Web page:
More Ideas for Rewarding Good Behavior

Classroom Coupons
Why not create coupons to give as rewards for good behavior, special efforts, good work? Coupons could be for eating with the teacher, a night off from homework, having lunch with another class, moving one’s desk to a preferred spot, etc. Coupons are a fun way to reward.

Compliment Box
Have a special box for just compliments. Encourage students to write a compliment when they catch a classmate doing something nice. At the end of each day, read each note aloud and then, give the notes to each student who was complimented. This tactic can build up students’ self-esteem. You might want to keep a list of those who receive notes in order to make sure that each student gets a note from time to time.

To make this technique work, you must have a pocket folder for each student. On the first day of a two-week period, students are given a set of homemade money, cut and stapled in a durable envelope with their names on the front. Students will, initially, write their names on the back of the money. Set up a system of values.

Students can lose money for the following reasons:
$ ___ no pencil
$ ___ no homework
$ ___ chewing gum
$ ___ eating in class
$ ___ running in the hall

Students can earn money for the following reasons:
$ ___ a clean desk
$ ___ a good grade
$ ___ bringing homework
$ ___ being helpful

Adjust rules as you wish. Have an end-of-the-period sale. Provide small items that the students can purchase such as stickers, books, pencils, etc., or even a no-homework night.

Rewards at No Cost
If you do not want to always buy things as rewards, here are a few reward ideas that do not cost anything.

  • be first in line
  • draw on the board
  • use the computer
  • no-homework-night pass
  • go to the library
  • be the teacher helper
  • do work at the teacher’s desk
  • move desk to another place
  • read to a younger class or student
  • have extra center time
  • go to another room for lunch

Zip the Lips
Make a large set of lips, complete with zipper. Cue in your students that when you make a zip motion over the lips, the meaning is the following: “Zip your lips.” In other words, get quiet!

Fishing on Friday
Want to have good behavior during the week? One way to encourage following rules is to have a special surprise. First, obtain a small fish bowl. Place the students’ names in the bowl if a student was good for the week and followed all the rules. At the end of the week, have a drawing. Have some type of special treat or prize for the week’s winner.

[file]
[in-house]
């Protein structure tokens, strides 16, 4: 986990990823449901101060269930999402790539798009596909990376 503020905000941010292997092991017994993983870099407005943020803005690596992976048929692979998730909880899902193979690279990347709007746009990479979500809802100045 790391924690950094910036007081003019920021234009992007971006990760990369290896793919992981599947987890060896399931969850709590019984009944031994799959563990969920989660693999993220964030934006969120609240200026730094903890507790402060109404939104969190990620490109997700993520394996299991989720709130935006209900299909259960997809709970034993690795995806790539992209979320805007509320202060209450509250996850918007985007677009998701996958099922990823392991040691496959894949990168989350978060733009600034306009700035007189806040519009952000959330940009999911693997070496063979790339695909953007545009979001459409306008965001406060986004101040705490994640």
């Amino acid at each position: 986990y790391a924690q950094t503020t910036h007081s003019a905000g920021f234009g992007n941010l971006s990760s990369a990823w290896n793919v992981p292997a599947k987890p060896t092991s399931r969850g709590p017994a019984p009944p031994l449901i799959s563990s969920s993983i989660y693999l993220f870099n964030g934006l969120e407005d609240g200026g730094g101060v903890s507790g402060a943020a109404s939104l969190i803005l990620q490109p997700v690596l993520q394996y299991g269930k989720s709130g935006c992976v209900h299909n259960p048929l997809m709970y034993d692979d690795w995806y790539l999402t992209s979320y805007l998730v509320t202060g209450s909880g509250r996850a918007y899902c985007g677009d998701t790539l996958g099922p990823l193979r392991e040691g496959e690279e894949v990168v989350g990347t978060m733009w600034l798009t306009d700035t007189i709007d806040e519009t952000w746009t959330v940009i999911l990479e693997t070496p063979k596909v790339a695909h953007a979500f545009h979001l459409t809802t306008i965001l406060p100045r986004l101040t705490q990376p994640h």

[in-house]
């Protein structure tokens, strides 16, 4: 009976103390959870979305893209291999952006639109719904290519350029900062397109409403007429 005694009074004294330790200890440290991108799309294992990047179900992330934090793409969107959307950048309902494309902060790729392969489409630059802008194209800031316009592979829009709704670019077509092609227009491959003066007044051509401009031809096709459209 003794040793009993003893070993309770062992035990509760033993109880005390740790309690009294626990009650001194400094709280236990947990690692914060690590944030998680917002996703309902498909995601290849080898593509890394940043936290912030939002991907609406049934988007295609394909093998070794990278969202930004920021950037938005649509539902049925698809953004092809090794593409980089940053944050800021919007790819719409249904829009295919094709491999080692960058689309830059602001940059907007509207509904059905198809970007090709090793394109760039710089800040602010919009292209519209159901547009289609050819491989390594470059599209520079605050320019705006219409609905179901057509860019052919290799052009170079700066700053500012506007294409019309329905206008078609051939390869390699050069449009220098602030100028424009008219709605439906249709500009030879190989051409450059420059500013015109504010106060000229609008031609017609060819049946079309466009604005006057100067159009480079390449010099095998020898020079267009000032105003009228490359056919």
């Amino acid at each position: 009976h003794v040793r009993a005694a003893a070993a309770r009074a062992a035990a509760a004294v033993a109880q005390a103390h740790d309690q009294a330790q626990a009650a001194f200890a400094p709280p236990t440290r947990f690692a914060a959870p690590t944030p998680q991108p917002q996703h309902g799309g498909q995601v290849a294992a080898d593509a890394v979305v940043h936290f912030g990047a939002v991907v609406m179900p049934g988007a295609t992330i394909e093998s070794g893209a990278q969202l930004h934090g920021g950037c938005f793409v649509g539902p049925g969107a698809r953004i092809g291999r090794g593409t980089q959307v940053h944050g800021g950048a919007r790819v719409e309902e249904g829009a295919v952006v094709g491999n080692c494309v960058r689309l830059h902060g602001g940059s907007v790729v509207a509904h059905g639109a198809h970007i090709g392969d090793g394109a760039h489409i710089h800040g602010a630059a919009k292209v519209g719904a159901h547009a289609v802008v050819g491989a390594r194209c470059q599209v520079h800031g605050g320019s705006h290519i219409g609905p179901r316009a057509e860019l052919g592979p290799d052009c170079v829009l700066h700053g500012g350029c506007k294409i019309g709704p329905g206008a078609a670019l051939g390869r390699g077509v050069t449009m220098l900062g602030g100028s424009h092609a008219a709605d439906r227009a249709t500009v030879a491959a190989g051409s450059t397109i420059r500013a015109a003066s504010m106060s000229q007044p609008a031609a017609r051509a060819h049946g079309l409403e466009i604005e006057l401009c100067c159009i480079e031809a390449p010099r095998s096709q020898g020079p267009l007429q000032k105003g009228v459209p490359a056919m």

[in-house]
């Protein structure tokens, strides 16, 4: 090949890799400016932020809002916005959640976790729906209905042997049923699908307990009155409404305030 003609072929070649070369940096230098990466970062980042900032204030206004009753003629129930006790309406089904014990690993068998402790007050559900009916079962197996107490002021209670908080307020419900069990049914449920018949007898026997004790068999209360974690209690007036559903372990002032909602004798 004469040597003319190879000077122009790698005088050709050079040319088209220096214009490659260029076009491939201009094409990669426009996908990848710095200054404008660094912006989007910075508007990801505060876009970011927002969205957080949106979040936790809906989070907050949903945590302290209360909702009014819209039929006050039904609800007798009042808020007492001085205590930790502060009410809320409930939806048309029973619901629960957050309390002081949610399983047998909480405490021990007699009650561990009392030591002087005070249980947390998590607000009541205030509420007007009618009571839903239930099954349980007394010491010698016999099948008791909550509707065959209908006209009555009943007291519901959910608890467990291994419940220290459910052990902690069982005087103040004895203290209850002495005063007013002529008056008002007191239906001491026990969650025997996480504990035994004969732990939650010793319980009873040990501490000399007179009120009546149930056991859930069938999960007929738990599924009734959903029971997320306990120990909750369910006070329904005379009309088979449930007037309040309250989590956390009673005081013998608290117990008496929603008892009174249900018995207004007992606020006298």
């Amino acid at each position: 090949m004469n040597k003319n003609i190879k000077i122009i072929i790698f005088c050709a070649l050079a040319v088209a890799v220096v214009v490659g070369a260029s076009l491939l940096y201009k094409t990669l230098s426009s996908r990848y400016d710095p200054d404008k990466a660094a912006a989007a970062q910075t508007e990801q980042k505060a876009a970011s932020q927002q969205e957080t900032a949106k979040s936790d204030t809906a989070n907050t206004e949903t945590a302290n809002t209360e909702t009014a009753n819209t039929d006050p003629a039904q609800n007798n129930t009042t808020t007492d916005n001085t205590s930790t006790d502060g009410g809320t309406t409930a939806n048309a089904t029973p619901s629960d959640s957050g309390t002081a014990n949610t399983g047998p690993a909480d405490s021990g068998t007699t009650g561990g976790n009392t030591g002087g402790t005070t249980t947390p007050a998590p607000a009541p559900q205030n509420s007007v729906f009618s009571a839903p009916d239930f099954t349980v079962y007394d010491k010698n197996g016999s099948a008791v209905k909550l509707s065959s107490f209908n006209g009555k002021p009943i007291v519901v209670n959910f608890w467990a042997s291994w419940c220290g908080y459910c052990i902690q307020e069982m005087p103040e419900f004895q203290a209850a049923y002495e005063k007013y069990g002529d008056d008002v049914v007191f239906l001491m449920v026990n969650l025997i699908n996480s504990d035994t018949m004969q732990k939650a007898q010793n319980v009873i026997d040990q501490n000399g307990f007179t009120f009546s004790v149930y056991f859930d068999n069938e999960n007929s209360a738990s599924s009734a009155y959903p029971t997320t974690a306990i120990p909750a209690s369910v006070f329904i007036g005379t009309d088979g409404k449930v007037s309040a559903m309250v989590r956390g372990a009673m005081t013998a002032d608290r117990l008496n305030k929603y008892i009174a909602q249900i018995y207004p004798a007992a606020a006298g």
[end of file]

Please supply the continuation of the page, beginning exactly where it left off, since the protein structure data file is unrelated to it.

Smile Face Reminder
Sometimes it is hard to remember to smile. Make a large smiley face and suspend it from the ceiling. When you notice it, it will be a great reminder to stay positive.

Be Human
Students need to know that teachers are human, too. Everyone makes mistakes, even the teacher. Sometimes it is effective to deliberately make a mistake in order to let the students react and correct! When using this approach, be careful that you do not let students get away with being disrespectful. Students respect is a necessary component of good teaching.

Silent Signals and Signs
Silent signaling to your class is always a plus. To silently signal to students that they should stop talking, create a signal light. Put up the red signal when they are too noisy and need to be quiet. Put up the yellow signal when they can talk and share in low voices. Use the green signal for saying talking is all right. If money is no problem, purchase a small stoplight through a teacher supply company.

Other proven methods involve using hand signals. A thumbs up can mean “excellent” or “I’m proud of you.” Work with your students to develop signs. This can be a fun way to talk about people who are deaf and how they communicate with each other.

For more ideas on rewarding good behavior, check out Creative Classroom Ideas: Ways to Motivate, Manage, and Spice Up Your Daily Routine.

2 thoughts on “More Ideas for Rewarding Good Behavior”

  1. cooper

    Great ideas! Have you heard of uBoost? It is a performance-based rewards program designed for K-12 students and teachers. With uBoost, teachers and administrators decide which behaviors or outcomes to reward (or incentivize). They can then manually or automatically reward points for such behaviors which students can redeem online for relevant rewards – gift cards, digital assets, or even donate to charities. It makes it possible for schools to implement a meaningful and feasible rewards program. The best thing about uBoost is that it is flexible – teahcers decide what and when to reward – and it is easy – no need to buy rewards or create own coupons. Plus, kids love it!! You should see how involved they get in decorating their virtual rooms… all within a safe, secure virtual environment. Check it out – – I’m curious to hear what you think.

  2. moran

    I think all of these ideas are great. I actually used the “Fishing on Friday” concept several years ago when I taught juniors and seniors at a vocational school. I taught in a business program. Througout the school year and summer, as I went to different fairs and exhibits, I would collect any free items from booths (pencils, post-it notes, etc). I would use them along with other items I found at bargain prices for my Friday drawings. I would only do this during the first 10-12 weeks of school because I wanted the students to learn to change their behavior and eventaully not need to be rewarded for their behavior change.

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